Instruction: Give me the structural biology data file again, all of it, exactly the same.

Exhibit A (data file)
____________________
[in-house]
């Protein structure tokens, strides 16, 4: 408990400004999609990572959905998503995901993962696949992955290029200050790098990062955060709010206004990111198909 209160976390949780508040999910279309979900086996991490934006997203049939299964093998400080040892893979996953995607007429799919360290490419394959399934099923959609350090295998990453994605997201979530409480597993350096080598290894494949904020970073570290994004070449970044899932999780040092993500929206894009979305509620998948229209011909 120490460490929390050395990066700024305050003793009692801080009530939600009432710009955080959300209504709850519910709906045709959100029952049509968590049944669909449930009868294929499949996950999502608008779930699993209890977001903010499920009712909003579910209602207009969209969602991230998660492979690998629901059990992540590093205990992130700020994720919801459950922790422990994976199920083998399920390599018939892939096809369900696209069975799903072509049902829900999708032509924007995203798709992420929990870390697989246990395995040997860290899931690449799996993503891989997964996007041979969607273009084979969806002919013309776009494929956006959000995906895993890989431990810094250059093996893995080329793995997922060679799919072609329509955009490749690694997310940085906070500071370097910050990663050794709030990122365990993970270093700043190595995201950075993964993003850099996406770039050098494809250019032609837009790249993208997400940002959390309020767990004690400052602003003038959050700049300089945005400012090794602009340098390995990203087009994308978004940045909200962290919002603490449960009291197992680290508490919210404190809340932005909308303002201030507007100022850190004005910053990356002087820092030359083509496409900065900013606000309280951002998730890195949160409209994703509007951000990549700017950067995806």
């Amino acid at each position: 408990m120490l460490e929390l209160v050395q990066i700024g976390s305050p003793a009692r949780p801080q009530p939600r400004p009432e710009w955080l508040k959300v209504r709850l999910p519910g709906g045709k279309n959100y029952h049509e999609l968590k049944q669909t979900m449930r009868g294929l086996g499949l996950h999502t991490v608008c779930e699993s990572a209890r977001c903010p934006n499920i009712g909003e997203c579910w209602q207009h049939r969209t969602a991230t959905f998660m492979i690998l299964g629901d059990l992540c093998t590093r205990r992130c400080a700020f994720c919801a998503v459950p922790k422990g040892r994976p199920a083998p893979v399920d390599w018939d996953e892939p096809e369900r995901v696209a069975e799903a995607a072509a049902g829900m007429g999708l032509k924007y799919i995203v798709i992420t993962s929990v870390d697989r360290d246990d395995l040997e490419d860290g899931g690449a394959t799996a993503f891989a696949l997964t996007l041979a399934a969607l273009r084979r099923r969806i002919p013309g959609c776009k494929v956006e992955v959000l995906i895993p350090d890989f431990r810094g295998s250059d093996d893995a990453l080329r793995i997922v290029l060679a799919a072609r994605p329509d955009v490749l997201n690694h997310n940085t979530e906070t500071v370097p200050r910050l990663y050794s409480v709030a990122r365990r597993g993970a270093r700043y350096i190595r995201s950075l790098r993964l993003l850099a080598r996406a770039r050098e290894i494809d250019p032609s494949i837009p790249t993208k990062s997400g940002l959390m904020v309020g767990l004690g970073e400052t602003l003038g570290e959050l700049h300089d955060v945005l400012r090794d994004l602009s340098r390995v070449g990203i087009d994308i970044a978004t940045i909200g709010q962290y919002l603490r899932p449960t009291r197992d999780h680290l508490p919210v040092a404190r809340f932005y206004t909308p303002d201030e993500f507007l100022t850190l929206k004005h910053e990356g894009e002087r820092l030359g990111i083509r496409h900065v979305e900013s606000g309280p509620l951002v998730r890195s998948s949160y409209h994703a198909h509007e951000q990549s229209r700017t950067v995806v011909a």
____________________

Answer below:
[in-house]
């Protein structure tokens, strides 16, 4: 408990400004999609990572959905998503995901993962696949992955290029200050790098990062955060709010206004990111198909 209160976390949780508040999910279309979900086996991490934006997203049939299964093998400080040892893979996953995607007429799919360290490419394959399934099923959609350090295998990453994605997201979530409480597993350096080598290894494949904020970073570290994004070449970044899932999780040092993500929206894009979305509620998948229209011909 120490460490929390050395990066700024305050003793009692801080009530939600009432710009955080959300209504709850519910709906045709959100029952049509968590049944669909449930009868294929499949996950999502608008779930699993209890977001903010499920009712909003579910209602207009969209969602991230998660492979690998629901059990992540590093205990992130700020994720919801459950922790422990994976199920083998399920390599018939892939096809369900696209069975799903072509049902829900999708032509924007995203798709992420929990870390697989246990395995040997860290899931690449799996993503891989997964996007041979969607273009084979969806002919013309776009494929956006959000995906895993890989431990810094250059093996893995080329793995997922060679799919072609329509955009490749690694997310940085906070500071370097910050990663050794709030990122365990993970270093700043190595995201950075993964993003850099996406770039050098494809250019032609837009790249993208997400940002959390309020767990004690400052602003003038959050700049300089945005400012090794602009340098390995990203087009994308978004940045909200962290919002603490449960009291197992680290508490919210404190809340932005909308303002201030507007100022850190004005910053990356002087820092030359083509496409900065900013606000309280951002998730890195949160409209994703509007951000990549700017950067995806």
């Amino acid at each position: 408990m120490l460490e929390l209160v050395q990066i700024g976390s305050p003793a009692r949780p801080q009530p939600r400004p009432e710009w955080l508040k959300v209504r709850l999910p519910g709906g045709k279309n959100y029952h049509e999609l968590k049944q669909t979900m449930r009868g294929l086996g499949l996950h999502t991490v608008c779930e699993s990572a209890r977001c903010p934006n499920i009712g909003e997203c579910w209602q207009h049939r969209t969602a991230t959905f998660m492979i690998l299964g629901d059990l992540c093998t590093r205990r992130c400080a700020f994720c919801a998503v459950p922790k422990g040892r994976p199920a083998p893979v399920d390599w018939d996953e892939p096809e369900r995901v696209a069975e799903a995607a072509a049902g829900m007429g999708l032509k924007y799919i995203v798709i992420t993962s929990v870390d697989r360290d246990d395995l040997e490419d860290g899931g690449a394959t799996a993503f891989a696949l997964t996007l041979a399934a969607l273009r084979r099923r969806i002919p013309g959609c776009k494929v956006e992955v959000l995906i895993p350090d890989f431990r810094g295998s250059d093996d893995a990453l080329r793995i997922v290029l060679a799919a072609r994605p329509d955009v490749l997201n690694h997310n940085t979530e906070t500071v370097p200050r910050l990663y050794s409480v709030a990122r365990r597993g993970a270093r700043y350096i190595r995201s950075l790098r993964l993003l850099a080598r996406a770039r050098e290894i494809d250019p032609s494949i837009p790249t993208k990062s997400g940002l959390m904020v309020g767990l004690g970073e400052t602003l003038g570290e959050l700049h300089d955060v945005l400012r090794d994004l602009s340098r390995v070449g990203i087009d994308i970044a978004t940045i909200g709010q962290y919002l603490r899932p449960t009291r197992d999780h680290l508490p919210v040092a404190r809340f932005y206004t909308p303002d201030e993500f507007l100022t850190l929206k004005h910053e990356g894009e002087r820092l030359g990111i083509r496409h900065v979305e900013s606000g309280p509620l951002v998730r890195s998948s949160y409209h994703a198909h509007e951000q990549s229209r700017t950067v995806v011909a």